By Maggie Salinas
Sunland Park, N.M.
My father, Carmelo Salinas, immigrated to the U.S. in the 1970s after he couldn’t find work in Mexico. He was only 17, and he supported himself by picking pears in Southern California. We recently discussed how hard those early years in America were after he kept his experiences silent from everyone for years. Why did you find it necessary to immigrate for work?
“Mexico was corrupt and they didn’t want gente like me working. Everyone needed the money and was out to get you en Mexico. My dad used to be a bracero when he was young too, and he introduced my mom to American money.” What exactly did you work as?
“A lot of us usually worked in barracas de comunidad, and we would go up the mountains en Tehachapi [a city in California] to trim pear trees. Las barracas looked like prison cells. There [was] a two-in-one small bed, and we shared one toilet and a kitchen. Looking back, it was dangerous, but back then it was better than nothing.” Do you remember how much you earned?
“The owner would visit every quincena to pay us, 15 days. He would come up to you and go:
‘¿Cuantos arboles podaste, Carmelo?’
‘No pos’ que cien’
‘Bueno, son $150 por cien arboles’
He gave us about $150 per 100 trimmed trees every 15 days or a month algo así.” Did you face conflict with other workers?
“Sí, there were some old folk with us who didn’t want to go out and work with us because they had reumas, like arthritis, and they didn’t want to go out in the cold. Pero there were others who were just lazy. And they wanted us to split our earnings with them, or they would threaten to beat us. Some of us got into a fight with some of them. We didn’t want to pay them, and they tried stabbing me. I was able to take the knife away from him but your tío started punching him out of anger for threatening me. I remember telling him to stop so we wouldn’t get in trouble.” Was trimming pear trees the only way you earned money?
“No, after la temporada de piscar [harvesting] we would go to Bakersfield and lay down an irrigation system. We had to move pipes, and I remember when I had to supervise them at night, I would sleep under the water when they broke because the water was warmer. We needed to rent a place down in Bakersfield, and they paid me $3.25 per night. It was good money. We rented this house, and we had six Mexican guys, including your tío and me, and four girls. Some were American, and others were pochas, Mexican-American.” Did you have any encounters with deportation?
“Oh yeah. I used to have a girlfriend, her name was Suzy, but she was part of the pandillas, like gangs, in East LA, and I was really scared of the cholos. Fights would break down often when we went out to eat in her area, and I tried to get away, but one time la migra, immigration, came down and got us. They took us down to Tijuana. Sometimes they took [us] down to Calexico, Chula Vista, and Downtown LA for detainment. They would deport [us] in about 48 hours.” What did you do when you were deported?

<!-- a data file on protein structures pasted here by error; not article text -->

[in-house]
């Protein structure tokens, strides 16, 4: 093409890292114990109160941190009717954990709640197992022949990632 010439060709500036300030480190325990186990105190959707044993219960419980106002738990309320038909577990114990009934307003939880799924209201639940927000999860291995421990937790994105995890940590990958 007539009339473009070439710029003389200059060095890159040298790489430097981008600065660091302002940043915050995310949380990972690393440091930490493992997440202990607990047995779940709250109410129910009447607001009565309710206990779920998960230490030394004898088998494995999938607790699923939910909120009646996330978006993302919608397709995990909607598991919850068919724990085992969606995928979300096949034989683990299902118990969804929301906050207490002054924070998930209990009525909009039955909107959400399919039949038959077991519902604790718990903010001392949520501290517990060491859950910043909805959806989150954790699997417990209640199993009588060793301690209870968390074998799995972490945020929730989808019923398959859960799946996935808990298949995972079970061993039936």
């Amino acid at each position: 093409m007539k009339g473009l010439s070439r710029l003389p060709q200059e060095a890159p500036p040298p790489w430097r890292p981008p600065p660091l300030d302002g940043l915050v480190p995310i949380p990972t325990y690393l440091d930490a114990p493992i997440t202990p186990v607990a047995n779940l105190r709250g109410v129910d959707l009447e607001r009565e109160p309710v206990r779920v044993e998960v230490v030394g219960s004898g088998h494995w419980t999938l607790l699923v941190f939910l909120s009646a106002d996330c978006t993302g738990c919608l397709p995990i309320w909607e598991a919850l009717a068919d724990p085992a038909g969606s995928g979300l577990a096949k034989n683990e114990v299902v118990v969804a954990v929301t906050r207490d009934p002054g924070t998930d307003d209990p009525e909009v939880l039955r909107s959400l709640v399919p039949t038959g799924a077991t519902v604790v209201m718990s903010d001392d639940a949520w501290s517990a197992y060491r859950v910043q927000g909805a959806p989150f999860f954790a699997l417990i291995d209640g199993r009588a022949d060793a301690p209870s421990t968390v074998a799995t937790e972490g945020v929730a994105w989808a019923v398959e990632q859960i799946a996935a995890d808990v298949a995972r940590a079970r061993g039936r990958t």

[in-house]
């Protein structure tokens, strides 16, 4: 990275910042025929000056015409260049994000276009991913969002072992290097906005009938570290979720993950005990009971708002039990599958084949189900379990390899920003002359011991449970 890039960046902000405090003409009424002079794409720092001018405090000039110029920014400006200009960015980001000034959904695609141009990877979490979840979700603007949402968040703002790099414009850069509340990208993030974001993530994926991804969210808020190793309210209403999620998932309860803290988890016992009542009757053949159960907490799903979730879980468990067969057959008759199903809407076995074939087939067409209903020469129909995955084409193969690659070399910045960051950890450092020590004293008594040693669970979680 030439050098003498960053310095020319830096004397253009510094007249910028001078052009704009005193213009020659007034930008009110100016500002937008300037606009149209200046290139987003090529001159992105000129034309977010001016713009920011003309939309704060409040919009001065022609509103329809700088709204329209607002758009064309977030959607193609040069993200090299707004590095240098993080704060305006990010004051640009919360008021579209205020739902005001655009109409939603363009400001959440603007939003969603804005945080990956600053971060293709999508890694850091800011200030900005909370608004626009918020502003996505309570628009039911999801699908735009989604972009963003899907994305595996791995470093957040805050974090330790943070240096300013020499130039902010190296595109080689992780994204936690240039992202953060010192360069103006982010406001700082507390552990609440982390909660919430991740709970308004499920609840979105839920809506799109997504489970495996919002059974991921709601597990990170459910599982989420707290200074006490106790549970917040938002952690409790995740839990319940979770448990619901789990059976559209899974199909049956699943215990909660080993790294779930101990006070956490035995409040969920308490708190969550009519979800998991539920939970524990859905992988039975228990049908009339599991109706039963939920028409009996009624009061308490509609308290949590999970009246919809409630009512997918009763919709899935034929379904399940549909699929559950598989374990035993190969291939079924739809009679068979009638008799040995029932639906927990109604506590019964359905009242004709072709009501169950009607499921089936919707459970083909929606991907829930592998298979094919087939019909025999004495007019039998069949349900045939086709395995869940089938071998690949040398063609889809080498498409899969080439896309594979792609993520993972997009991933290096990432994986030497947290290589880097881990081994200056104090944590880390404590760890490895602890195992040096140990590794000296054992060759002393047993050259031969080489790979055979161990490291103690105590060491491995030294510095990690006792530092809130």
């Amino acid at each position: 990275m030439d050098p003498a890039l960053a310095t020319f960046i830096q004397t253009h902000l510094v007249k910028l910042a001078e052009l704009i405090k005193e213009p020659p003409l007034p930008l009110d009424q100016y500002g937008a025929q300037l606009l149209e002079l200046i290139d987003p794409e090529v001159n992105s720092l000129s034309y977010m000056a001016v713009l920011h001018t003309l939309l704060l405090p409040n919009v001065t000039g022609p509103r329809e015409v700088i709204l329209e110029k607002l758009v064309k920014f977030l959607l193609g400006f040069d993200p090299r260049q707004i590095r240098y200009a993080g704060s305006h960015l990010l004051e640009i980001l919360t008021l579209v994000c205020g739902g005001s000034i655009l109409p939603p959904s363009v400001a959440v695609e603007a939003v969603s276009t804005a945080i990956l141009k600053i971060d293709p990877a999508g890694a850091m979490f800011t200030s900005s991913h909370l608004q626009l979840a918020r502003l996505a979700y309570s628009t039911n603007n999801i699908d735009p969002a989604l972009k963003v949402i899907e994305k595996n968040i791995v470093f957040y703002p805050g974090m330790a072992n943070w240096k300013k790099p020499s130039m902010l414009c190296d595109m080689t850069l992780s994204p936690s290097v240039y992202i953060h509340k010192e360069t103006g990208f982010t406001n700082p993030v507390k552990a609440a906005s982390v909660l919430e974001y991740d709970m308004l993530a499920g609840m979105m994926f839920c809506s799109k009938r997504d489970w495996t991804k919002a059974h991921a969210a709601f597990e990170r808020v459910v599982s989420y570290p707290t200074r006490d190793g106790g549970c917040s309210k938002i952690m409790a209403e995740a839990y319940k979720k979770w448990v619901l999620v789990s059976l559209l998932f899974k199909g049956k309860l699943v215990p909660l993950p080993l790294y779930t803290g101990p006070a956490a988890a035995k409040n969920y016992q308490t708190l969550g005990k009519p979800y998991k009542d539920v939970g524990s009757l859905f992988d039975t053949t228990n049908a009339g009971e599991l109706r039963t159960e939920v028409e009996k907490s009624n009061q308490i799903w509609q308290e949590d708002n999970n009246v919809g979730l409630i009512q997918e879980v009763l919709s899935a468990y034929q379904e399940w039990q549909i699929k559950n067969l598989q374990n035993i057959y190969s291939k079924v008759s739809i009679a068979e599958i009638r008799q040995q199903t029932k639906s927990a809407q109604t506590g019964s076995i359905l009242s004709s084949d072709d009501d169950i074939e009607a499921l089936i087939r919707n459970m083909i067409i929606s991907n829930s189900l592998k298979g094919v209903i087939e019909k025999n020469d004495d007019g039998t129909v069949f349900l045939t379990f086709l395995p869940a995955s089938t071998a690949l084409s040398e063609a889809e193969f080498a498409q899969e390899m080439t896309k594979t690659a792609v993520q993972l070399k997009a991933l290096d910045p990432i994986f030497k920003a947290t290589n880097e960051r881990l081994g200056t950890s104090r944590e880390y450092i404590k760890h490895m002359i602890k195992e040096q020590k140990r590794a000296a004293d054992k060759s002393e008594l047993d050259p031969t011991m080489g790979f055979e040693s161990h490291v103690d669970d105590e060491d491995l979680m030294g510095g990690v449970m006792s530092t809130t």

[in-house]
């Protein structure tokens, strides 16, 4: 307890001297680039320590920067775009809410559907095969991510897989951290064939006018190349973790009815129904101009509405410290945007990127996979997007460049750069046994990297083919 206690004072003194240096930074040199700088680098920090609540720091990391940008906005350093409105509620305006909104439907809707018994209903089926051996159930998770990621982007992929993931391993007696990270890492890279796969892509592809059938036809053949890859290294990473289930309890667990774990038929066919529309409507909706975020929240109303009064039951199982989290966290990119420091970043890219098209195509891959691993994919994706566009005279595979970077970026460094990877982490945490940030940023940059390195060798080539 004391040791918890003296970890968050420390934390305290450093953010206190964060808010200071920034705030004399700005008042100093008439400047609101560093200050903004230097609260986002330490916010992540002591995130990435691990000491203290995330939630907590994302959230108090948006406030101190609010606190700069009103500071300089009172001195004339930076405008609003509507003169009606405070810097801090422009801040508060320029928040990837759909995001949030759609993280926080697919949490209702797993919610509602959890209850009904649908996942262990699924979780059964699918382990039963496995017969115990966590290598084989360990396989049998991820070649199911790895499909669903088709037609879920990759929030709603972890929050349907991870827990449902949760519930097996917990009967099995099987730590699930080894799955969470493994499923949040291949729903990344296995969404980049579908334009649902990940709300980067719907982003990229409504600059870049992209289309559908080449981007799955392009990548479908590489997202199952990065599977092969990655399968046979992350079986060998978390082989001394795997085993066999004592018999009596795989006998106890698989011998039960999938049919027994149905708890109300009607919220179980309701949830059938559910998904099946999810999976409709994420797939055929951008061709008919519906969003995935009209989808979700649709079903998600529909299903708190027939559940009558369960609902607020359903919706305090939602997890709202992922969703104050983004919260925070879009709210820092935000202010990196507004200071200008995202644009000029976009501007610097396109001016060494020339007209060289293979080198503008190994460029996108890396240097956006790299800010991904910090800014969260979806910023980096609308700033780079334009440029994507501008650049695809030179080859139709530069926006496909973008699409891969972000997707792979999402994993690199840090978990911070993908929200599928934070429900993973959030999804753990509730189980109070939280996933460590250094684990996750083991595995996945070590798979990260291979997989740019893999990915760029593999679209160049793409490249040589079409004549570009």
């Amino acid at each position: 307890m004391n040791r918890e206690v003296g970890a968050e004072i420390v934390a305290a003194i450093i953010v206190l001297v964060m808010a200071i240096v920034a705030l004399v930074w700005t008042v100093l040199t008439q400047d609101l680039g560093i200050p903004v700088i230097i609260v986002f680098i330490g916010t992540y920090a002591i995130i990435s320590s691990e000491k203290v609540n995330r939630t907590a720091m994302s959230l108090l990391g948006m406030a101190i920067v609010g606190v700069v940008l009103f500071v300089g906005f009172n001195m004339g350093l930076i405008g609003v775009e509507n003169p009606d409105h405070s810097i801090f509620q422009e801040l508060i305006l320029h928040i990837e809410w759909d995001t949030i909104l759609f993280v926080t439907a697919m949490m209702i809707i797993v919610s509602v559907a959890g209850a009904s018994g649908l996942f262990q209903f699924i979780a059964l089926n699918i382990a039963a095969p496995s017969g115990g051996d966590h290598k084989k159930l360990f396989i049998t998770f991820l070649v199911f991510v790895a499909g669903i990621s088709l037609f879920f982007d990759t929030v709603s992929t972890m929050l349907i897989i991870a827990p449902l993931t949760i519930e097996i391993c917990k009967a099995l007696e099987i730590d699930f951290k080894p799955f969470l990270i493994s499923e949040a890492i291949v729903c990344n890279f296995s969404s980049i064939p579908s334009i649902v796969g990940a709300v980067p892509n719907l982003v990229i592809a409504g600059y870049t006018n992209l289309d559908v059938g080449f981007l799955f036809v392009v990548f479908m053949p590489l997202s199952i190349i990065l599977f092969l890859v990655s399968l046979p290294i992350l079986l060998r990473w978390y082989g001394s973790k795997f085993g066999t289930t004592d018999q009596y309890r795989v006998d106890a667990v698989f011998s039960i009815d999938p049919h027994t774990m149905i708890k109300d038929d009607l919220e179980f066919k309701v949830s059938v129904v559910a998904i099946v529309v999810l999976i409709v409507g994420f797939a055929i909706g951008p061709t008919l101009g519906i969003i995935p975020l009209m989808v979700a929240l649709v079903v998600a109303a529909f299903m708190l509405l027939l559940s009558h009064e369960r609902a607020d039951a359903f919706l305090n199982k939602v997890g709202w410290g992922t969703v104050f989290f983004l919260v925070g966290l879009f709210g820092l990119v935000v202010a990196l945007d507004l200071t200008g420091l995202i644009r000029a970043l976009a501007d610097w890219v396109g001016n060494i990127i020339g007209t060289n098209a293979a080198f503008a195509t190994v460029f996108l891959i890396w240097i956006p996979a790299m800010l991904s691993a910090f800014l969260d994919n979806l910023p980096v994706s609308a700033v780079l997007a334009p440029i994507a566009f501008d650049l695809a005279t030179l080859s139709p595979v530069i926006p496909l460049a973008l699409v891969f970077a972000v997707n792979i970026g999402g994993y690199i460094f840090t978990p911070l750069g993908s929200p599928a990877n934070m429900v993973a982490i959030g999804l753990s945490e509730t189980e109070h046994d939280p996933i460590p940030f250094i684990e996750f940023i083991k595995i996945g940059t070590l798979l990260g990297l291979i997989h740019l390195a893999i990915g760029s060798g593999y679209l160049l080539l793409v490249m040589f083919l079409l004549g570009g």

“I came back, por la familia.” Did you meet any interesting people?
“Cesar Chavez. I met him when he began his protests in Bakersfield, around 1973. Maybe it was just me, but I didn’t participate. To me, I felt there was no real gain in protesting other than attention, but I had more to lose. If I were older and had been educated past age 12, maybe I would have spoken to him more. A lot of us stayed away from the huelgas. We needed the money, our parents needed the money, and it was better than unemployment in Mexico. Uno tenia miedo de perderlo todo.”
“I was young, I only knew to survive. If I were educated, I think I would have appreciated the movement more. But I didn’t want to lose my progress in life. And he was famous, but I didn’t care to pay attention, but that was just me.” Today, Carmelo Salinas is a father of five children, all first-generation American citizens. He worked his way from being an immigrant in California to residing in Sunland Park, New Mexico. Born in 1955, he immigrated to California in the ’70s and learned English through pop culture. Though he didn’t receive his GED until 2014, along with his wife who was also an immigrant, he earned certification as a machinist and welder. He earned his American citizenship in the ’90s and helped his wife gain residency in 2007. To this day, he works endlessly to support his family, and contrary to harsh claims that date back to the ’70s, he never took advantage of welfare or the government’s re- sources without working. Although monetary wealth is not present in the family, love and moral values always are.